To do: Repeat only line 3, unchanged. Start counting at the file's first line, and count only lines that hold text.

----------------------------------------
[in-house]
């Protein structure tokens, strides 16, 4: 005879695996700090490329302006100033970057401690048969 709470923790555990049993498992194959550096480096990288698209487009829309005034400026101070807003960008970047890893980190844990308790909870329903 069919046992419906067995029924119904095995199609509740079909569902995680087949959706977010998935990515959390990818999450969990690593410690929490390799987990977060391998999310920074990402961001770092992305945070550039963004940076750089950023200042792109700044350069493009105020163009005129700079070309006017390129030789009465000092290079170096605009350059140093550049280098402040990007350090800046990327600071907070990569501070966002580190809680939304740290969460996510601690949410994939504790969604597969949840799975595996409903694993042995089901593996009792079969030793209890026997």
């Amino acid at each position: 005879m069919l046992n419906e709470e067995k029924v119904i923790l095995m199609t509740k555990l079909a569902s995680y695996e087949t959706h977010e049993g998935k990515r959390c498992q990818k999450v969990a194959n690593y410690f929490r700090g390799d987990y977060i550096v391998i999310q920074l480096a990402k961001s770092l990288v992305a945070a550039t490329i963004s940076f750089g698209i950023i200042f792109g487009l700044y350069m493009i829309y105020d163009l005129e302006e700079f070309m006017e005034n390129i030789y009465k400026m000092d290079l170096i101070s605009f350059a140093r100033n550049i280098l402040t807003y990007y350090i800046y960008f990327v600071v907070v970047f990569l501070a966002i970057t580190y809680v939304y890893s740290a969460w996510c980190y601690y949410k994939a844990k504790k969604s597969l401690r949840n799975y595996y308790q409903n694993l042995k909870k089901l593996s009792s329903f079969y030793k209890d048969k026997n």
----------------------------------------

């Amino acid at each position: 005879m069919l046992n419906e709470e067995k029924v119904i923790l095995m199609t509740k555990l079909a569902s995680y695996e087949t959706h977010e049993g998935k990515r959390c498992q990818k999450v969990a194959n690593y410690f929490r700090g390799d987990y977060i550096v391998i999310q920074l480096a990402k961001s770092l990288v992305a945070a550039t490329i963004s940076f750089g698209i950023i200042f792109g487009l700044y350069m493009i829309y105020d163009l005129e302006e700079f070309m006017e005034n390129i030789y009465k400026m000092d290079l170096i101070s605009f350059a140093r100033n550049i280098l402040t807003y990007y350090i800046y960008f990327v600071v907070v970047f990569l501070a966002i970057t580190y809680v939304y890893s740290a969460w996510c980190y601690y949410k994939a844990k504790k969604s597969l401690r949840n799975y595996y308790q409903n694993l042995k909870k089901l593996s009792s329903f079969y030793k209890d048969k026997n």